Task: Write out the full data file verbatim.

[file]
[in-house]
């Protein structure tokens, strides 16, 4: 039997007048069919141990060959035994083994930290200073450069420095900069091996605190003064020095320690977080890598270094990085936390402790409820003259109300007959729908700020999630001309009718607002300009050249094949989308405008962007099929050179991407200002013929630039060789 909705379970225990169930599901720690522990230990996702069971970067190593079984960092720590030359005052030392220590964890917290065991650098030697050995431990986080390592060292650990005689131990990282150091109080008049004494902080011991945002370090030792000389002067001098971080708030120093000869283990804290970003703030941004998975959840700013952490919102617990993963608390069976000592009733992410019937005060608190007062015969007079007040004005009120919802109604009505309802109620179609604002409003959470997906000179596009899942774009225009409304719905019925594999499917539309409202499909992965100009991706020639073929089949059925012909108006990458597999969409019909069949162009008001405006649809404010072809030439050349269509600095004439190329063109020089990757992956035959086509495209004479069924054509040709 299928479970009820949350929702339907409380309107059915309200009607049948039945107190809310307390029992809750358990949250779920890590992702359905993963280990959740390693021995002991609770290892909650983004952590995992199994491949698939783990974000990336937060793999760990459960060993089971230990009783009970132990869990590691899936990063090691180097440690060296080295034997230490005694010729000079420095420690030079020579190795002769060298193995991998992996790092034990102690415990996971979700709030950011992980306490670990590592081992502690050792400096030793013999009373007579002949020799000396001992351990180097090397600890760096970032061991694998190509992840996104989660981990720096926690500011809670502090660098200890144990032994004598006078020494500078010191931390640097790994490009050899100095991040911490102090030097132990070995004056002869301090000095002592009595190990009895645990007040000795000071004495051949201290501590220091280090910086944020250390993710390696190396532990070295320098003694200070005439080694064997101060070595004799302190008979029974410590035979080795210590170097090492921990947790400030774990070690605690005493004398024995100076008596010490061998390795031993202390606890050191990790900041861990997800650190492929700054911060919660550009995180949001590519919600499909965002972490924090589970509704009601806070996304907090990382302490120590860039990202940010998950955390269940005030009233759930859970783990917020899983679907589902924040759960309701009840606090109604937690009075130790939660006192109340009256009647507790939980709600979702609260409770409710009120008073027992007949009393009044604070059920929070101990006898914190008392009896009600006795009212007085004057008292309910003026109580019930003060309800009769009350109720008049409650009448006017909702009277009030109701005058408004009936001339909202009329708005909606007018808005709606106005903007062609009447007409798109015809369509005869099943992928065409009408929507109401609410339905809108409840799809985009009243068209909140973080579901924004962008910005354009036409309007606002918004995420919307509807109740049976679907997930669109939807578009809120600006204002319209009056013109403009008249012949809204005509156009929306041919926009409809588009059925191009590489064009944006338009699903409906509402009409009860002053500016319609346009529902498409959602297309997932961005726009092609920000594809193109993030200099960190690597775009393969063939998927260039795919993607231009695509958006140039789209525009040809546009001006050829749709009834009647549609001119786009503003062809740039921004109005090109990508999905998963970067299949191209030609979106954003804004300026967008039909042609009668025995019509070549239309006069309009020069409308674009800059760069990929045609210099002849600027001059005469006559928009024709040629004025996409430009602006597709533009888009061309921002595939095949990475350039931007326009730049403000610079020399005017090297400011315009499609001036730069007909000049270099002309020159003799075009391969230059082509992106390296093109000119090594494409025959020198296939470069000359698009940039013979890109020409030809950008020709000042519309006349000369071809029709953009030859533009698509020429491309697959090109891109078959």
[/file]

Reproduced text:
[in-house]
């Protein structure tokens, strides 16, 4: 039997007048069919141990060959035994083994930290200073450069420095900069091996605190003064020095320690977080890598270094990085936390402790409820003259109300007959729908700020999630001309009718607002300009050249094949989308405008962007099929050179991407200002013929630039060789 909705379970225990169930599901720690522990230990996702069971970067190593079984960092720590030359005052030392220590964890917290065991650098030697050995431990986080390592060292650990005689131990990282150091109080008049004494902080011991945002370090030792000389002067001098971080708030120093000869283990804290970003703030941004998975959840700013952490919102617990993963608390069976000592009733992410019937005060608190007062015969007079007040004005009120919802109604009505309802109620179609604002409003959470997906000179596009899942774009225009409304719905019925594999499917539309409202499909992965100009991706020639073929089949059925012909108006990458597999969409019909069949162009008001405006649809404010072809030439050349269509600095004439190329063109020089990757992956035959086509495209004479069924054509040709 299928479970009820949350929702339907409380309107059915309200009607049948039945107190809310307390029992809750358990949250779920890590992702359905993963280990959740390693021995002991609770290892909650983004952590995992199994491949698939783990974000990336937060793999760990459960060993089971230990009783009970132990869990590691899936990063090691180097440690060296080295034997230490005694010729000079420095420690030079020579190795002769060298193995991998992996790092034990102690415990996971979700709030950011992980306490670990590592081992502690050792400096030793013999009373007579002949020799000396001992351990180097090397600890760096970032061991694998190509992840996104989660981990720096926690500011809670502090660098200890144990032994004598006078020494500078010191931390640097790994490009050899100095991040911490102090030097132990070995004056002869301090000095002592009595190990009895645990007040000795000071004495051949201290501590220091280090910086944020250390993710390696190396532990070295320098003694200070005439080694064997101060070595004799302190008979029974410590035979080795210590170097090492921990947790400030774990070690605690005493004398024995100076008596010490061998390795031993202390606890050191990790900041861990997800650190492929700054911060919660550009995180949001590519919600499909965002972490924090589970509704009601806070996304907090990382302490120590860039990202940010998950955390269940005030009233759930859970783990917020899983679907589902924040759960309701009840606090109604937690009075130790939660006192109340009256009647507790939980709600979702609260409770409710009120008073027992007949009393009044604070059920929070101990006898914190008392009896009600006795009212007085004057008292309910003026109580019930003060309800009769009350109720008049409650009448006017909702009277009030109701005058408004009936001339909202009329708005909606007018808005709606106005903007062609009447007409798109015809369509005869099943992928065409009408929507109401609410339905809108409840799809985009009243068209909140973080579901924004962008910005354009036409309007606002918004995420919307509807109740049976679907997930669109939807578009809120600006204002319209009056013109403009008249012949809204005509156009929306041919926009409809588009059925191009590489064009944006338009699903409906509402009409009860002053500016319609346009529902498409959602297309997932961005726009092609920000594809193109993030200099960190690597775009393969063939998927260039795919993607231009695509958006140039789209525009040809546009001006050829749709009834009647549609001119786009503003062809740039921004109005090109990508999905998963970067299949191209030609979106954003804004300026967008039909042609009668025995019509070549239309006069309009020069409308674009800059760069990929045609210099002849600027001059005469006559928009024709040629004025996409430009602006597709533009888009061309921002595939095949990475350039931007326009730049403000610079020399005017090297400011315009499609001036730069007909000049270099002309020159003799075009391969230059082509992106390296093109000119090594494409025959020198296939470069000359698009940039013979890109020409030809950008020709000042519309006349000369071809029709953009030859533009698509020429491309697959090109891109078959």